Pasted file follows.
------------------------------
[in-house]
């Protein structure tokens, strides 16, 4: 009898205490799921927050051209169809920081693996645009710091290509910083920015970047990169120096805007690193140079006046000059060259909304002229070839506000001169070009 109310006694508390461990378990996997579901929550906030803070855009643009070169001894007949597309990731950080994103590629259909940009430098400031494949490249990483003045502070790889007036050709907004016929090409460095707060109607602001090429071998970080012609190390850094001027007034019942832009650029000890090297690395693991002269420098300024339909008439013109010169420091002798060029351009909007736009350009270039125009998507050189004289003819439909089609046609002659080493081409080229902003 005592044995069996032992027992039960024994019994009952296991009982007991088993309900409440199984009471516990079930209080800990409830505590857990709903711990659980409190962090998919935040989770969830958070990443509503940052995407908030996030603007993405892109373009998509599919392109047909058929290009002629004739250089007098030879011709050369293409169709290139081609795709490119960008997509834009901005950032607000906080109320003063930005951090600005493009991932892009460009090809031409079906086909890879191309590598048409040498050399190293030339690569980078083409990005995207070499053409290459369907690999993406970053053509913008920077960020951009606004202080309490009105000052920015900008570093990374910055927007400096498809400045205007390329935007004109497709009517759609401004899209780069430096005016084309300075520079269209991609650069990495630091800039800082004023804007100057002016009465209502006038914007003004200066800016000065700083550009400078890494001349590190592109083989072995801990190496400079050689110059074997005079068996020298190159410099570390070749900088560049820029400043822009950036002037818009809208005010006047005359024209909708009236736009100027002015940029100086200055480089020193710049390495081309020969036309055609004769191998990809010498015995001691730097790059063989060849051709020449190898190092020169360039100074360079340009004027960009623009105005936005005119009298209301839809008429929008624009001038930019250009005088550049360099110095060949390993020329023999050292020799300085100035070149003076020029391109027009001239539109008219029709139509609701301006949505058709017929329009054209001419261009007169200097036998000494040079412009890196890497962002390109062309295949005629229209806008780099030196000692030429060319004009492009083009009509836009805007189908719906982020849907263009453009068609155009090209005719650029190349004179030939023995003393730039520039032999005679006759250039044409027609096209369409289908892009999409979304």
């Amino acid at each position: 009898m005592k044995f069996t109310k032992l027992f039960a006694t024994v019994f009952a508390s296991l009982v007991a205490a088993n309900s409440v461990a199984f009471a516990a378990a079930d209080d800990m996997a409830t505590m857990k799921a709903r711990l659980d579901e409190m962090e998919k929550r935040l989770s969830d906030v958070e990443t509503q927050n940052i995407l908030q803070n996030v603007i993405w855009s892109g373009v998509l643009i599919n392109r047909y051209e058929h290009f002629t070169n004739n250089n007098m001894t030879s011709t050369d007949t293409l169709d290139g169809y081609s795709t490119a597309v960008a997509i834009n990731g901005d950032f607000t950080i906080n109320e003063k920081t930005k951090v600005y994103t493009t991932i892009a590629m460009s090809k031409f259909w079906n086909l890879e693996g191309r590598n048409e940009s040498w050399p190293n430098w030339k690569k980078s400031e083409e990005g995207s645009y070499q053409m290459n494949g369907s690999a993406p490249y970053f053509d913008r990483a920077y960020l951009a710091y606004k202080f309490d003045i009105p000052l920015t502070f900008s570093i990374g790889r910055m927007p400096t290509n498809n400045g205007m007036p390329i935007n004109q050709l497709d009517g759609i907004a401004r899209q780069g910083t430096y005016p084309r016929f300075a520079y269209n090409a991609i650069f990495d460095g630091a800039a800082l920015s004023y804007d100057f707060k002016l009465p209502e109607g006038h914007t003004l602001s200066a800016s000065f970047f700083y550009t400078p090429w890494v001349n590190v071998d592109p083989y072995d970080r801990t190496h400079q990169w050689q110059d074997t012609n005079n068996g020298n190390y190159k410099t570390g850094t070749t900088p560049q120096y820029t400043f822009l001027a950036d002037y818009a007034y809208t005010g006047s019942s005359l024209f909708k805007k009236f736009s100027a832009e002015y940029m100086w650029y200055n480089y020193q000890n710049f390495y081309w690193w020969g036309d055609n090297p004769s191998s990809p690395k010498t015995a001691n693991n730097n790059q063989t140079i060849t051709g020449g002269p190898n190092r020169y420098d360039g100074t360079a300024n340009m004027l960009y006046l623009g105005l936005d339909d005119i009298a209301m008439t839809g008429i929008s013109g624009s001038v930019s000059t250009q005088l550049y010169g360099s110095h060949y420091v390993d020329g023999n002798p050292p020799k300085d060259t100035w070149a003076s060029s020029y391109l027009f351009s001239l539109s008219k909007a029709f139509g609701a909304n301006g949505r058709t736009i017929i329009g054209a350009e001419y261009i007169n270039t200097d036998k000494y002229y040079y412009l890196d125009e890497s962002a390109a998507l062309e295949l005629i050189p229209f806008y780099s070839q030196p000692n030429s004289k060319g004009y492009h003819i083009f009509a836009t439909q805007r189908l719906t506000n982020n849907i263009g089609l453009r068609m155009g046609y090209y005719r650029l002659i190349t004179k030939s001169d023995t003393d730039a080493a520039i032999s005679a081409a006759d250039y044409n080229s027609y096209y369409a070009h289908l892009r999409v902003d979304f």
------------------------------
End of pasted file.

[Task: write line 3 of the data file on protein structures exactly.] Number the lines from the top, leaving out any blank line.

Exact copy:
């Amino acid at each position: 009898m005592k044995f069996t109310k032992l027992f039960a006694t024994v019994f009952a508390s296991l009982v007991a205490a088993n309900s409440v461990a199984f009471a516990a378990a079930d209080d800990m996997a409830t505590m857990k799921a709903r711990l659980d579901e409190m962090e998919k929550r935040l989770s969830d906030v958070e990443t509503q927050n940052i995407l908030q803070n996030v603007i993405w855009s892109g373009v998509l643009i599919n392109r047909y051209e058929h290009f002629t070169n004739n250089n007098m001894t030879s011709t050369d007949t293409l169709d290139g169809y081609s795709t490119a597309v960008a997509i834009n990731g901005d950032f607000t950080i906080n109320e003063k920081t930005k951090v600005y994103t493009t991932i892009a590629m460009s090809k031409f259909w079906n086909l890879e693996g191309r590598n048409e940009s040498w050399p190293n430098w030339k690569k980078s400031e083409e990005g995207s645009y070499q053409m290459n494949g369907s690999a993406p490249y970053f053509d913008r990483a920077y960020l951009a710091y606004k202080f309490d003045i009105p000052l920015t502070f900008s570093i990374g790889r910055m927007p400096t290509n498809n400045g205007m007036p390329i935007n004109q050709l497709d009517g759609i907004a401004r899209q780069g910083t430096y005016p084309r016929f300075a520079y269209n090409a991609i650069f990495d460095g630091a800039a800082l920015s004023y804007d100057f707060k002016l009465p209502e109607g006038h914007t003004l602001s200066a800016s000065f970047f700083y550009t400078p090429w890494v001349n590190v071998d592109p083989y072995d970080r801990t190496h400079q990169w050689q110059d074997t012609n005079n068996g020298n190390y190159k410099t570390g850094t070749t900088p560049q120096y820029t400043f822009l001027a950036d002037y818009a007034y809208t005010g006047s019942s005359l024209f909708k805007k009236f736009s100027a832009e002015y940029m100086w650029y200055n480089y020193q000890n710049f390495y081309w690193w020969g036309d055609n090297p004769s191998s990809p690395k010498t015995a001691n693991n730097n790059q063989t140079i060849t051709g020449g002269p190898n190092r020169y420098d360039g100074t360079a300024n340009m004027l960009y006046l623009g105005l936005d339909d005119i009298a209301m008439t839809g008429i929008s013109g624009s001038v930019s000059t250009q005088l550049y010169g360099s110095h060949y420091v390993d020329g023999n002798p050292p020799k300085d060259t100035w070149a003076s060029s020029y391109l027009f351009s001239l539109s008219k909007a029709f139509g609701a909304n301006g949505r058709t736009i017929i329009g054209a350009e001419y261009i007169n270039t200097d036998k000494y002229y040079y412009l890196d125009e890497s962002a390109a998507l062309e295949l005629i050189p229209f806008y780099s070839q030196p000692n030429s004289k060319g004009y492009h003819i083009f009509a836009t439909q805007r189908l719906t506000n982020n849907i263009g089609l453009r068609m155009g046609y090209y005719r650029l002659i190349t004179k030939s001169d023995t003393d730039a080493a520039i032999s005679a081409a006759d250039y044409n080229s027609y096209y369409a070009h289908l892009r999409v902003d979304f």